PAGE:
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location Waterloo, Canada
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Mathematical Physics Major at the University of Waterloo.


1d
awarded  Constituent
Dec
8
awarded  Caucus
Dec
5
comment Is there a complete list of forbidden minors of graph of genus 1?
See this Math Overflow answer. This is known for the projective plane (i.e. non-orientable genus 1 surface), and there are a total of $35$ forbidden minors. It appears that there are over $16,000$ forbidden minors for the torus, so I doubt the complete list is known for all genus.
Dec
5
comment How many decimal strings of length 55 contain exactly ten 7s?
You are close for the first part, but you need to include the positions of the 7s. Where are they in the string? Also, excluding 7 should give you 9 remaining choices, not 8 (did you include 0?). For the second part, presumably you don't care what the order the donuts are chosen in, so you need a different answer.
Dec
4
awarded  Popular Question
Dec
3
answered What are examples of two non-similar invertible matrices with same minimal and characteristic polynomial and same dimension of each eigenspace?
Nov
5
comment $AM=I$, where $M$ is a rectangular matrix with full column rank, prove that $A=M^+$?
If that's the case, then the statement in your question is incorrect. The Moore-Penrose pseudoinverse is uniquely defined, whereas $A$ is just a left-inverse of $M$. One-sided inverses of matrices are not unique; there are multiple matrices which can play the role of $A$.
Nov
5
comment $AM=I$, where $M$ is a rectangular matrix with full column rank, prove that $A=M^+$?
What is $M^{+}$? The pseudo-inverse?
Nov
4
comment Concyclic points on a regular polygon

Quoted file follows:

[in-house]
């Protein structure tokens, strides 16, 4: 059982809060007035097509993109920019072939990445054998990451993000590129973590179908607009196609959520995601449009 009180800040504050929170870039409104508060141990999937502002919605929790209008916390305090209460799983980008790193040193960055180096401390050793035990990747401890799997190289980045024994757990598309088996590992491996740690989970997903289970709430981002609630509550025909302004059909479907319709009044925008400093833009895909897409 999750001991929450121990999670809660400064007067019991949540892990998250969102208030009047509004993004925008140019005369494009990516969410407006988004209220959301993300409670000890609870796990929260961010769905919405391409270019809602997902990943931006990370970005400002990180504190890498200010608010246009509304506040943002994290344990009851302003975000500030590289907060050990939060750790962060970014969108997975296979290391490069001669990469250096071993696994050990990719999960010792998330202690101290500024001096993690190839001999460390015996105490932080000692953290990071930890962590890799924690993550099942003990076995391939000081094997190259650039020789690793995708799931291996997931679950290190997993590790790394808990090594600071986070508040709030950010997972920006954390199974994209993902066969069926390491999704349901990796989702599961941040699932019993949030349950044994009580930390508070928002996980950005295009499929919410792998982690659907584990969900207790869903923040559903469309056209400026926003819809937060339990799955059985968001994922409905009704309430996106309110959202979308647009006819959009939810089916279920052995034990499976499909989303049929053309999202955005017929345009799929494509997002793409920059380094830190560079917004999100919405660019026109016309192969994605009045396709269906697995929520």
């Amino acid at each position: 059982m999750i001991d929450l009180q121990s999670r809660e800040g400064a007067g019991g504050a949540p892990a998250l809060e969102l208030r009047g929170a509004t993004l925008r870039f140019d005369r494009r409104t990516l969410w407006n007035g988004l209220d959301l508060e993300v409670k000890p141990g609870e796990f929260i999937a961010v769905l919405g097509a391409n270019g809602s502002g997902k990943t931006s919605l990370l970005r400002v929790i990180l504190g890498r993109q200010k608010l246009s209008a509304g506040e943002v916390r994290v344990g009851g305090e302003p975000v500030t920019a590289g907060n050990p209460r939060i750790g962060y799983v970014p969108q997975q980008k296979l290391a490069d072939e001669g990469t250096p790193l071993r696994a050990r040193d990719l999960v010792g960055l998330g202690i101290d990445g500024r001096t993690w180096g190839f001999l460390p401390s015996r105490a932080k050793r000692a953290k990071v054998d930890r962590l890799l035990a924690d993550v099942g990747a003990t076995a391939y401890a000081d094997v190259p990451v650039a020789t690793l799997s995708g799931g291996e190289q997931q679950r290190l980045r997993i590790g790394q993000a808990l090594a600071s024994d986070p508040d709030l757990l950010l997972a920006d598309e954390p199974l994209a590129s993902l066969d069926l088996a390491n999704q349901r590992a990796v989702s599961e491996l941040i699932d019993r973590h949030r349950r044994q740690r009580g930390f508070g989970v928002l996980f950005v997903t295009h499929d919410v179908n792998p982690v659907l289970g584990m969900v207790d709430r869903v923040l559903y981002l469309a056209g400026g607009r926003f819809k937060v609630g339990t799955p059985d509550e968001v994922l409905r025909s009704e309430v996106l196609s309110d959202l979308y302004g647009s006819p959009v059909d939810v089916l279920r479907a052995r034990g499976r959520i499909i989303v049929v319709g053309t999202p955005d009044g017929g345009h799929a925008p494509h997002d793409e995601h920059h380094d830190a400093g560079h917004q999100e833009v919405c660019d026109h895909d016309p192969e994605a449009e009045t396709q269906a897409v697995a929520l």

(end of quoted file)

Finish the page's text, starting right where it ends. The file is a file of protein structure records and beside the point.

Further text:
Is $n$ (the number of sides of the polygon) fixed or free? That is, given some number $k$ of concyclic points, are we considering if they lie on a regular $n$-gon for some fixed $n$, or if they lie on a regular $n$-gon for some arbitrary $n$?
Nov
4
comment Concyclic points on a regular polygon
What do you mean by "cyclic points"? I assume that by cyclic you mean concyclic, i.e. that all of the points lie on some common circle.
Oct
30
awarded  Notable Question
Oct
28
comment Two surfaces are not isometries of each other, but have the same Gaussian Curvature
I've rolled back your question to its previous form. Your question already has an answer posted. Please do not change the question completely as that would put the answer completely out of context. Feel free to ask a separate question.
Oct
28
revised Two surfaces are not isometries of each other, but have the same Gaussian Curvature
rolled back to a previous revision
Oct
25
comment Simultaneously Diagonalizable Proof
@Nasser Well, we're looking at the simultaneous diagonalizability of two commuting matrices. If one of the matrices is not diagonalizable, then certainly it cannot be simultaneously diagonazable with another matrix. The assumption that $A$ and $B$ are diagonalizable is within the statement "Therefore, for any eigenbasis of $B$ that we take, the corresponding vectors also form an eigenbasis of $A$." The existence of the eigenbasis is equivalent to $A$ and $B$ being diagonalizable.
Oct
25
comment Simultaneously Diagonalizable Proof
@nasser Indeed I have not. I explicitly stated before that we are considering the case where the eigenspace is one dimensional. My statement follows from that assumption. This is only meant to be a rough sketch and not a rigorous proof.
Oct
23
comment Is there something called the Reduced Column echleon form?
@TheArtist For the purposes of finding rank, you can use any combination of row or column operations you want. You can do row reduction, then do column, then switch back to row, or whatever you want.
Oct
23
comment Is there something called the Reduced Column echleon form?
This is not strictly true. Elementary row and column operations both work for finding rank, but that's only because rank does not change under transpose. For other purposes, such as finding the kernel for example, elementary column operations are not interchangeable with elementary row operations.
Oct
23
answered Is there something called the Reduced Column echleon form?
Oct
8
comment Triangle inequality for subtraction?
@SPRajagopal The only property we used in the proof was the triangle inequality itself, so this holds with any norm.
Sep
30
awarded  Explainer